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Slain Missionary, Dr. Martha Myers, 'Gave Her All to People who Were Suffering'

Posted onMedia Contact
2003-01-03William Nunnelley, phone (205) 726-2800, e-mail wanunnel@samford.edu

Dr. Martha C. Myers, the Southern Baptist missionary shot to death by an extremist in Yemen Dec. 30, was remembered as a person "mature beyond her years, especially in her Christian commitment," by a former teacher.

Dr. Mike Howell, her biology professor at Samford University, described Myers as a well-rounded person but one who was "absolutely serious" about becoming a medical missionary.

"She was a brilliant, hard-working person, good in things other than biology," he said. "She sang in the A Cappella Choir and edited the literary magazine, but there was never any doubt among the faculty that she was headed to the medical mission field."

Dr. Myers graduated from Samford in 1967 and the University of Alabama Medical School in 1971. An obstetrician, she served at Jibla Baptist Hospital in Yemen for more than 25 years.

"There aren't many people willing to dedicate their life to people, but she gave her all to people who were suffering," Howell said. "That's the greatest calling of a Christian."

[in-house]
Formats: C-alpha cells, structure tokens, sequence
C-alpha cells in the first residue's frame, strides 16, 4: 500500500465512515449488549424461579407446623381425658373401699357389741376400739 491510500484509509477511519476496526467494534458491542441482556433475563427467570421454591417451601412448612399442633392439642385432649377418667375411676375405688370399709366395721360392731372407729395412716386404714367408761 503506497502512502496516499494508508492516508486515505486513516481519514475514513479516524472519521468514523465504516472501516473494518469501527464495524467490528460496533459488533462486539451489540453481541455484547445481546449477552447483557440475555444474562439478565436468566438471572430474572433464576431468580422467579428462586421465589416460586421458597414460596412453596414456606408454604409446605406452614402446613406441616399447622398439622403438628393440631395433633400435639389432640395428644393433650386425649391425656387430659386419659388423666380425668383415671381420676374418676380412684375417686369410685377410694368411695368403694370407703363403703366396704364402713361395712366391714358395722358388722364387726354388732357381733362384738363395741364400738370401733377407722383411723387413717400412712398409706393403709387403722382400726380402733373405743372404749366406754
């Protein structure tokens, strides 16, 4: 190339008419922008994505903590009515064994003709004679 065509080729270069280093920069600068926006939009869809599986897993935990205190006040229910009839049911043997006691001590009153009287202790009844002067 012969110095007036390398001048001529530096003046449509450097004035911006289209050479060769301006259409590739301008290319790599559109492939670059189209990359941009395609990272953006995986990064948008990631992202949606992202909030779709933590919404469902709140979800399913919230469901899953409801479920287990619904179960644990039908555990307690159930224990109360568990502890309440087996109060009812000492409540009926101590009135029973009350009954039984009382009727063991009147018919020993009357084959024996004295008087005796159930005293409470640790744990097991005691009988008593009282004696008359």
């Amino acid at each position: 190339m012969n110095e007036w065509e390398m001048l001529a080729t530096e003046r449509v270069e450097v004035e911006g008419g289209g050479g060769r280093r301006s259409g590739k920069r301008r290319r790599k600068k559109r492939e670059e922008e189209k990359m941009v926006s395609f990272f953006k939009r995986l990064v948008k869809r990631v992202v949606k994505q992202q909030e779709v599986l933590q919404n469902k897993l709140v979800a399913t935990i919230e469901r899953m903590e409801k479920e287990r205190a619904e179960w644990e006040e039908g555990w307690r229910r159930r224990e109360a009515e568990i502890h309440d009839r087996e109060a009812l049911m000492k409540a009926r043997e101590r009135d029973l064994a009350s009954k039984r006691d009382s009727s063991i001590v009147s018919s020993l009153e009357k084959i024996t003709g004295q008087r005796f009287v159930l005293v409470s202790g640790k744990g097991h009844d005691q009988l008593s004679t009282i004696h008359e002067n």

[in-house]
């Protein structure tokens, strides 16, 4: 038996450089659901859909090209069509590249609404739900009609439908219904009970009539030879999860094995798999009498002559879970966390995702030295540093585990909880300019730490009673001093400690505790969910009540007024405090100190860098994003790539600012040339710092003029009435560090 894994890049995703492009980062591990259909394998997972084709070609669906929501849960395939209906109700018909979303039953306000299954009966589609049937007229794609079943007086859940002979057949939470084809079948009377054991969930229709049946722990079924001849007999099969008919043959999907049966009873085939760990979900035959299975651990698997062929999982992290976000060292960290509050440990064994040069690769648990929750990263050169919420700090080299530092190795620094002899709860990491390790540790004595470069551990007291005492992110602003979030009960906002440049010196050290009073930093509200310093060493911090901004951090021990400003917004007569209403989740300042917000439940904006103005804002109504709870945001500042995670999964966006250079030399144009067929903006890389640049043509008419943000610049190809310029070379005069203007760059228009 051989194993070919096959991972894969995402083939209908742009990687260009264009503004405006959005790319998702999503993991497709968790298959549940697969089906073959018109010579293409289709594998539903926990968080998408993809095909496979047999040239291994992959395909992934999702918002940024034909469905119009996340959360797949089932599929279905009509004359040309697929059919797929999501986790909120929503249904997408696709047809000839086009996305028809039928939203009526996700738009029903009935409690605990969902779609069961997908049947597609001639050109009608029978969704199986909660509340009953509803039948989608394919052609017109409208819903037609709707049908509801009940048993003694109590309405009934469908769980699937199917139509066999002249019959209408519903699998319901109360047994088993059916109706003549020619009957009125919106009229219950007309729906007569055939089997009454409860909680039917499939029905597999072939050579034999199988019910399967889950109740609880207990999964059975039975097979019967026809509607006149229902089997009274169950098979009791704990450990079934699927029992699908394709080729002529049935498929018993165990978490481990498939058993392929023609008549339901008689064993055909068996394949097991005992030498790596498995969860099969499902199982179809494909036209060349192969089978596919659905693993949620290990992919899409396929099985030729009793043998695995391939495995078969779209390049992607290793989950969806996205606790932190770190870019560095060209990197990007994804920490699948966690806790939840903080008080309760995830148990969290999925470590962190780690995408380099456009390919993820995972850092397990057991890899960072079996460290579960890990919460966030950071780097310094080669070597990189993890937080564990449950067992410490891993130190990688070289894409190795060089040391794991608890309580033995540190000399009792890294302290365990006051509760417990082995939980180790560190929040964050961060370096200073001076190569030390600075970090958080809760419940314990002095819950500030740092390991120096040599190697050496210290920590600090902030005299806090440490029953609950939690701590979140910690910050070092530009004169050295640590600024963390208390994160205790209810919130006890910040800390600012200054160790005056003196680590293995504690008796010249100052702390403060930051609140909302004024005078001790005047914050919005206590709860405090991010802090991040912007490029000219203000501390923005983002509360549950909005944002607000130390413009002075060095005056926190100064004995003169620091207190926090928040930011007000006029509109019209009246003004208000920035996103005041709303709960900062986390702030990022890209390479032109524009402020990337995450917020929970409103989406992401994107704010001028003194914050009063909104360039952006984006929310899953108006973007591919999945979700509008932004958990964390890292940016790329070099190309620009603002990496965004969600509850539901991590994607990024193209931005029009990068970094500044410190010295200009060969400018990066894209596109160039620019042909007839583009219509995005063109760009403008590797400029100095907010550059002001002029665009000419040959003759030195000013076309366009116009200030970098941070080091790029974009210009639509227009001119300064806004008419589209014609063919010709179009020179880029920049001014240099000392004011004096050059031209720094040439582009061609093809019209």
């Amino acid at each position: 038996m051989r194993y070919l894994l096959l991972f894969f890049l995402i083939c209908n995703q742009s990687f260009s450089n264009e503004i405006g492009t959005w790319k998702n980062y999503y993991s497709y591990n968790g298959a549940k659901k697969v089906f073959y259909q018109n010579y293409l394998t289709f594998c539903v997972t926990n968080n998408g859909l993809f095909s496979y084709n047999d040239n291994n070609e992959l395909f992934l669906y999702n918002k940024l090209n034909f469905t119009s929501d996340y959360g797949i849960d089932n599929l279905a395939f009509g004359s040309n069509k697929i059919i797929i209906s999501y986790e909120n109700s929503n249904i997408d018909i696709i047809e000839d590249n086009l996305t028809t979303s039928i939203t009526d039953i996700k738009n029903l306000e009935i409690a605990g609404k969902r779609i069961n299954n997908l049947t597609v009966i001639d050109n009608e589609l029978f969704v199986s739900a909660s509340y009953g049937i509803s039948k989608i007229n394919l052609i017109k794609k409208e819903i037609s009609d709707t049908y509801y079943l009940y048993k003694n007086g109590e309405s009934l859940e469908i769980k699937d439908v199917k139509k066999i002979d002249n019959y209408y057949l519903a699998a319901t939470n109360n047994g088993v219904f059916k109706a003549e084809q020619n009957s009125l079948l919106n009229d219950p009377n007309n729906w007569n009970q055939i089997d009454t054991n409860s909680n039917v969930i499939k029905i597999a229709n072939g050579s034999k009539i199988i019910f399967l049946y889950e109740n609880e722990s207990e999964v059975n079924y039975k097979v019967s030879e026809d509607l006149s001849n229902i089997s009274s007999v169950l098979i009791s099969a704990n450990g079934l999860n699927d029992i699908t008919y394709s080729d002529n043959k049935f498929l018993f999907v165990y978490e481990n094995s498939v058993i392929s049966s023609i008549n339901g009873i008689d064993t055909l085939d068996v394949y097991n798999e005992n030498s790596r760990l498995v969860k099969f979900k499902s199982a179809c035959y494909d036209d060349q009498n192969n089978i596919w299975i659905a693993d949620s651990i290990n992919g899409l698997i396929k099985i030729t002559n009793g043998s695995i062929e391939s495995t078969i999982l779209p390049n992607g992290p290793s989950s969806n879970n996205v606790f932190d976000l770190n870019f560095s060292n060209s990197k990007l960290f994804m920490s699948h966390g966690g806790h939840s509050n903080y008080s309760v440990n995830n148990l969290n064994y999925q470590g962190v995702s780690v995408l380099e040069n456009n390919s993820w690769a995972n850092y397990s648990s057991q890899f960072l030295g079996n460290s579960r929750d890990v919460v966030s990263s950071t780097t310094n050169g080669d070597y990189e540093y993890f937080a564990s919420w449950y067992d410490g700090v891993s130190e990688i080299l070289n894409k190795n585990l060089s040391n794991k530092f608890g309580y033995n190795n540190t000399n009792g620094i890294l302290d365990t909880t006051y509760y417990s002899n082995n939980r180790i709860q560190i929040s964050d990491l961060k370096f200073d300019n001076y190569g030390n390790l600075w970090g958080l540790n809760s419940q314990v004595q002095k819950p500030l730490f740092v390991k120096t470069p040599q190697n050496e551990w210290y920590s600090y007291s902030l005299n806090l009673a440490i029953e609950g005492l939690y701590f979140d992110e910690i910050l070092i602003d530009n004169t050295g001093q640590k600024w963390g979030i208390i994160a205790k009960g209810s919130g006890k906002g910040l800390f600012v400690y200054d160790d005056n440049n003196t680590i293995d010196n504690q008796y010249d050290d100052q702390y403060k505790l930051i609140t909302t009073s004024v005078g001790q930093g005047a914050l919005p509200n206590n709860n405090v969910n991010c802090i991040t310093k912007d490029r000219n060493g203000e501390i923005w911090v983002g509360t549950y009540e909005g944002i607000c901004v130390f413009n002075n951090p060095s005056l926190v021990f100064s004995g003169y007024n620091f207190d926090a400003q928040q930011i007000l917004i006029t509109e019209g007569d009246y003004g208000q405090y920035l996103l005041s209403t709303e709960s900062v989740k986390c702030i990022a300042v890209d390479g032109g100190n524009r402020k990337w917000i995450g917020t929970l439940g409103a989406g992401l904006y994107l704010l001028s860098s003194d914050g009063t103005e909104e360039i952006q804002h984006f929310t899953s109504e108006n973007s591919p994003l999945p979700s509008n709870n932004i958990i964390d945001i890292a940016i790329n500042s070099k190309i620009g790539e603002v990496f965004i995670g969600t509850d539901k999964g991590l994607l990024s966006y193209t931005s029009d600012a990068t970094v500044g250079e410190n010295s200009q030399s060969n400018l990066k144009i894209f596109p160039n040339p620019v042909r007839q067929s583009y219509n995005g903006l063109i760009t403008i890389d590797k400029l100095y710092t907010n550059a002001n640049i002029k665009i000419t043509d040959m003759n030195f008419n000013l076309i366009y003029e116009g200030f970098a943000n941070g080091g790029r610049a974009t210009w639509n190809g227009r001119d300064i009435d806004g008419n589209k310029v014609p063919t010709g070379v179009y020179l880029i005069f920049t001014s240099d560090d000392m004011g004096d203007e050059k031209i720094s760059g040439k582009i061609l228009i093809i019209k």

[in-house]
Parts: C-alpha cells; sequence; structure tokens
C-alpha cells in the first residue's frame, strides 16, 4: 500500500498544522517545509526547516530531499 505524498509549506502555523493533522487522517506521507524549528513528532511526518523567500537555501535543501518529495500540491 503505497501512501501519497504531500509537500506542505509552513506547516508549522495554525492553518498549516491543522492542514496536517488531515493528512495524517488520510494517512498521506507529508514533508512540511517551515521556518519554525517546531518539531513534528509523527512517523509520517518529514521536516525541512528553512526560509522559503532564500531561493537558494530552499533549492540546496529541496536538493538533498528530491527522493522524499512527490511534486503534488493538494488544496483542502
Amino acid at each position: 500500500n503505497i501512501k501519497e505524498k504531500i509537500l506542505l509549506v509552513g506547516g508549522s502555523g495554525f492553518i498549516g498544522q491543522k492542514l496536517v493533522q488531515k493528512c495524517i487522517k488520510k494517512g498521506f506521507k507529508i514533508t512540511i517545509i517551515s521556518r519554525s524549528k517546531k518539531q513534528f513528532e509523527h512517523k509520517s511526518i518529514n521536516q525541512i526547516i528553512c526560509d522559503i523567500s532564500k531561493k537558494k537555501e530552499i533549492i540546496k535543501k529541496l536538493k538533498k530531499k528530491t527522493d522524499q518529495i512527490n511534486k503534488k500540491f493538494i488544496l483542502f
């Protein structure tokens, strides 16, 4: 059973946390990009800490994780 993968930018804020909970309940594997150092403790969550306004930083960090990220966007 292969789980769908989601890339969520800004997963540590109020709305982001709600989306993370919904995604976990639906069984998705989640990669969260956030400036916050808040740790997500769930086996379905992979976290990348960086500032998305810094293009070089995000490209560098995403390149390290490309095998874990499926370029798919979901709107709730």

Her father, Dr. Ira Myers of Montgomery, Ala., recalled his daughter speaking of the great need for medical care in Yemen. "She just depended on the Lord to take care of her," he said. "This is what she felt she ought to be doing and she did it."

Myers was killed along with two other hospital staff members, administrator William Koehn and purchasing manager Kathleen Gariety. Koehn's daughter, Janelda Pearce of Mansfield, Texas, is also graduate of Samford's nursing school.

A classmate of Myers at Samford, Bonnie Barnes Voit of Cullman, Ala., recalled that Myers had a commitment to medical missions that was "as clear as crystal" when they met as freshmen in 1963. "This clear call she felt to serve others empowered her even as a freshman majoring in premed."

Catherine Allen of Birmingham, another classmate, said Myers was "very focused and very productive." It was this focused personality and "a distinct calling of God" that enabled Myers to serve for so long in Yemen, said Allen.

"The Yemen hospital was the most enduring, visible and viable International Mission Board witness in the Middle East," said Allen, a former administrator of the Woman's Missionary Union.

Myers and Koehn were buried on the grounds of the hospital they had served for a quarter of a century.

 

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